HOWARD COUNTY, Md. (WJZ) -- It's outlived its usefulness but not its ability to kill. It's the Bloede Dam on the Patapsco River.
Alex DeMetrick reports millions of dollars are now being channeled into removing the dam.
The Bloede Dam was built in 1906, tapping the Patapsco's water to power a mill in Howard County. That use ended long ago.
"The dam is no longer needed for its primary purpose, removing it has been on the table," said Doug Meyer, Chesapeake Bay Foundation.
A nearly $4 million federal grant may just make that happen, removing the lowermost dam on the river--as well as a deadly lure. In the past 20 years, five people have drowned in the dam. The most recent was earlier this month.
"If you get caught, you can't get out. There's just too much water for you to overcome, even if you're a strong swimmer," said Natural Resources Police Lt. Joe Offer.
Removing the dam will do a lot more than just making it safer for people.
"Most species that live in rivers don't just stay in one place. They move up and down with different seasons, different flow patterns," Meyer said.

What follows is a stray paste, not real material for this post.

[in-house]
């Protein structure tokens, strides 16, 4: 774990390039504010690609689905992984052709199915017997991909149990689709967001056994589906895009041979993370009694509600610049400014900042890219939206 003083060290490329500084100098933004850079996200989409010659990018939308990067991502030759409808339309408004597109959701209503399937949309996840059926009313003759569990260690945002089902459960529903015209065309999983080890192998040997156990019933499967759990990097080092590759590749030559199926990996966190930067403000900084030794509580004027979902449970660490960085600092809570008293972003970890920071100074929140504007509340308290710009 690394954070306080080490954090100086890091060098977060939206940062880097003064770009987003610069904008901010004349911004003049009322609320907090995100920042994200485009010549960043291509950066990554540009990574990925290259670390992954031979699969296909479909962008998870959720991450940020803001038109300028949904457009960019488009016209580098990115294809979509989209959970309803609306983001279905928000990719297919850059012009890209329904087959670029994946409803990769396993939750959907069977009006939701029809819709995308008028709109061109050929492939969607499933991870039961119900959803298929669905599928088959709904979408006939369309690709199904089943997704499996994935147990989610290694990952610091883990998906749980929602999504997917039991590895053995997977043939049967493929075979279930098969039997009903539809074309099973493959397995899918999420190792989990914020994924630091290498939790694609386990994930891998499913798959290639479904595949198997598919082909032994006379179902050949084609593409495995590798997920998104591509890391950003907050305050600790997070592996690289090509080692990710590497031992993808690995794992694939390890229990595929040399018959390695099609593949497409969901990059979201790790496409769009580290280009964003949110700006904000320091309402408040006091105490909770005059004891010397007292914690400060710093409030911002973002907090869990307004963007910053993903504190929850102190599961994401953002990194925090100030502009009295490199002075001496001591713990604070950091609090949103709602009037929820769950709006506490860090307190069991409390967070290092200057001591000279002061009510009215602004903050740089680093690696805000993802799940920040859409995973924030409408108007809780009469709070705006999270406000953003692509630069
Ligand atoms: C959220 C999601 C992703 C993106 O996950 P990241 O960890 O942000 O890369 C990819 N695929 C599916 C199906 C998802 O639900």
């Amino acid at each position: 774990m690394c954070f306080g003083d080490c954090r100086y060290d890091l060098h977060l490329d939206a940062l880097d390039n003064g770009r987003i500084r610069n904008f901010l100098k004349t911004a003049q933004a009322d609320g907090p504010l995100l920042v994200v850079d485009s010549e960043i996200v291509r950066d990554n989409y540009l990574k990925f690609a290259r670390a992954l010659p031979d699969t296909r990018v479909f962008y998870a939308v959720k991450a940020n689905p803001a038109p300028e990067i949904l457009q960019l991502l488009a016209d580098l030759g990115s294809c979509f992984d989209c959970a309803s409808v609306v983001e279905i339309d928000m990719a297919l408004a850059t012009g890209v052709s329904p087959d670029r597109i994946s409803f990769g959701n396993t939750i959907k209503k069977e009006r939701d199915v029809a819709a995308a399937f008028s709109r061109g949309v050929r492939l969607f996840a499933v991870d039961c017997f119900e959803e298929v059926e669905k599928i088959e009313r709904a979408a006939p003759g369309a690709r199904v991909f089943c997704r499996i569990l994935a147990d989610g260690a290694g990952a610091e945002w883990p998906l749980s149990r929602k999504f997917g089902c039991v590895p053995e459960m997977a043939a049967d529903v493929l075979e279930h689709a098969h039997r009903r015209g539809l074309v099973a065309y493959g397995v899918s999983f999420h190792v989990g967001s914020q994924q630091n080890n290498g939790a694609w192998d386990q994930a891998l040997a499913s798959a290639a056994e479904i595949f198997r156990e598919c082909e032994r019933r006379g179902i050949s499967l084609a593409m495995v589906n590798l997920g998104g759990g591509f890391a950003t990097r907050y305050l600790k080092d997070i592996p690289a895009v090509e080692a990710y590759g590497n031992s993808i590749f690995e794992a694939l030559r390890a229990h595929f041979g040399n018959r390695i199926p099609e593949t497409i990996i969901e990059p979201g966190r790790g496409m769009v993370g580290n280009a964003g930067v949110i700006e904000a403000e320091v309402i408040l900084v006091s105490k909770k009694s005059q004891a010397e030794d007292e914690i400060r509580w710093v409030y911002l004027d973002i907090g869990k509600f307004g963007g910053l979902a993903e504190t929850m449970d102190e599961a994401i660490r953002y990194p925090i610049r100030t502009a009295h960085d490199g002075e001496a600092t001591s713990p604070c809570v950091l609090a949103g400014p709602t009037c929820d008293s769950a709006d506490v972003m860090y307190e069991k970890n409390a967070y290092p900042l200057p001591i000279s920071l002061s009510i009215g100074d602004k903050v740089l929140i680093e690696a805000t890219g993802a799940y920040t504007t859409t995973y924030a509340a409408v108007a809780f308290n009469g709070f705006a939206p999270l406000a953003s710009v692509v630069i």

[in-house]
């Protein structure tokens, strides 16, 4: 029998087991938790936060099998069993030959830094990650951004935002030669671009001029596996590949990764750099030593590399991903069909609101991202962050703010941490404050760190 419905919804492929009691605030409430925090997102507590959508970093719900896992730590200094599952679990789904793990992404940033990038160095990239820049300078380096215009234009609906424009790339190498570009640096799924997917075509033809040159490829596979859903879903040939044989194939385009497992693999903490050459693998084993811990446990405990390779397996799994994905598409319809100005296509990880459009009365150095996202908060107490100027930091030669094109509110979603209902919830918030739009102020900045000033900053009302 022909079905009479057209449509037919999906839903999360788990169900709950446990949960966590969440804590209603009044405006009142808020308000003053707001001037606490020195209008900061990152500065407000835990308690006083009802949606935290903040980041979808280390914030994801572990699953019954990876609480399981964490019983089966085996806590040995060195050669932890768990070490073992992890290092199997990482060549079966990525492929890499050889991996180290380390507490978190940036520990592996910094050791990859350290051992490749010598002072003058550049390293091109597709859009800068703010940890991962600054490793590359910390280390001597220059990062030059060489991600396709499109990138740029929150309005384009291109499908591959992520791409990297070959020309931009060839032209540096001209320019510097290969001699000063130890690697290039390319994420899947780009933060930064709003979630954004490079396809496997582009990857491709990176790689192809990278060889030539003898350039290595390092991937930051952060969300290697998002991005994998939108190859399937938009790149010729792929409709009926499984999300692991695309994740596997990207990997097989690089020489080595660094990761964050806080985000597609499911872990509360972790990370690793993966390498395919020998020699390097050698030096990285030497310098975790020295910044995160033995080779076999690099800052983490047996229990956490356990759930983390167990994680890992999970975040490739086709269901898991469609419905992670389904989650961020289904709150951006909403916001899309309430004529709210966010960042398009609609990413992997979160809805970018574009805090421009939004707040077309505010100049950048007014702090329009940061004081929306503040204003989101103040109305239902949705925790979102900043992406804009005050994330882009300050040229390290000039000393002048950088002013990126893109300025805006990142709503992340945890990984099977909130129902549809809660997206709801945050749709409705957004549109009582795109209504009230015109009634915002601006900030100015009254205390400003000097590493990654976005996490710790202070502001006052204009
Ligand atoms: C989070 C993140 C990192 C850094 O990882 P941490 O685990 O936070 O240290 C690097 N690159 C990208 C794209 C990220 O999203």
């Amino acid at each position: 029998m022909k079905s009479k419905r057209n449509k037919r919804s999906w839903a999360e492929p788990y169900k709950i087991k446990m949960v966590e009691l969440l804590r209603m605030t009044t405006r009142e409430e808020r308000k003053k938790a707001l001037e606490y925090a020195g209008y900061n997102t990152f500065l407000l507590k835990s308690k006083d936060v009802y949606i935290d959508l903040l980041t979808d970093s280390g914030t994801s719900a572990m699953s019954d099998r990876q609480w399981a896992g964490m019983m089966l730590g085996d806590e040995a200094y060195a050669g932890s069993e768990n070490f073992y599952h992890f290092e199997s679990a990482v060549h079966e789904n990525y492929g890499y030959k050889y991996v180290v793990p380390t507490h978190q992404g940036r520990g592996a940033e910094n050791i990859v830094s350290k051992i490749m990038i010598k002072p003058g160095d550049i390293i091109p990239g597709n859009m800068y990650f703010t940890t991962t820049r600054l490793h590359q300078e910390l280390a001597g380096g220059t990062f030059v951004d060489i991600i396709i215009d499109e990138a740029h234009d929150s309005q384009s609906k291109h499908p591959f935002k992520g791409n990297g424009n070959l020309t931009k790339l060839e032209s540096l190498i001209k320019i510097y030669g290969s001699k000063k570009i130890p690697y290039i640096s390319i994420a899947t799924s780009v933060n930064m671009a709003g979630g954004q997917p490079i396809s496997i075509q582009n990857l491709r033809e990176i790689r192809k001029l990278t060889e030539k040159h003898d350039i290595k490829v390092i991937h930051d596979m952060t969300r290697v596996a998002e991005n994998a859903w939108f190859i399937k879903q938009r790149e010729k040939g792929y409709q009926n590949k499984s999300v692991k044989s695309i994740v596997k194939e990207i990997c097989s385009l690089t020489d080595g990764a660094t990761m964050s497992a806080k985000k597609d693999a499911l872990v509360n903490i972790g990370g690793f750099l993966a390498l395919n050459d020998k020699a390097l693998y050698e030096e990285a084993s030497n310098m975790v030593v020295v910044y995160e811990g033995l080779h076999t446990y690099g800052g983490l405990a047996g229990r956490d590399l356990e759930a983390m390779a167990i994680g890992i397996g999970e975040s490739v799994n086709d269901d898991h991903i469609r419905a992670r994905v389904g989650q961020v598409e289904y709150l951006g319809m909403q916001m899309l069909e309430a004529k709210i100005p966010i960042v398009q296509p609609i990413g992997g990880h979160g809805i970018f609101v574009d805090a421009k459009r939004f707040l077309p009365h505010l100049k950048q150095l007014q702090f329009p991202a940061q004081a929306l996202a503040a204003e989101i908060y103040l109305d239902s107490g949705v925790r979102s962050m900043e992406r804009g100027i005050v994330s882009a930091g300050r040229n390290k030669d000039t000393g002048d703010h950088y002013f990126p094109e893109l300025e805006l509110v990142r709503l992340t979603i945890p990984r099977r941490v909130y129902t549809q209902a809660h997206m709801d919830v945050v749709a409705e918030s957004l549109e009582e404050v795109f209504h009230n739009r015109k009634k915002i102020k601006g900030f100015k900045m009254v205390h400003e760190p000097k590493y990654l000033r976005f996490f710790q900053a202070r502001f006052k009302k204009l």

At large dams like the Conowingo, expensive fish-lifting operations try to make up for the free movement that's been lost on the Susquehanna. But it's not only what swims upstream that's important.
Meyer has worked on dam removals in the Pacific northwest and says sediment, gravel and even plants and insects must flow downstream.
"Having free movement across the whole available landscape is going to improve both the diversity and the biological health of those rivers," he said.
That means a healthier Patapsco, and a safer one.
No date has yet been set to remove the Bloede Dam, but once it's gone, it will open up 44 miles of the Patapsco River to spawning fish.
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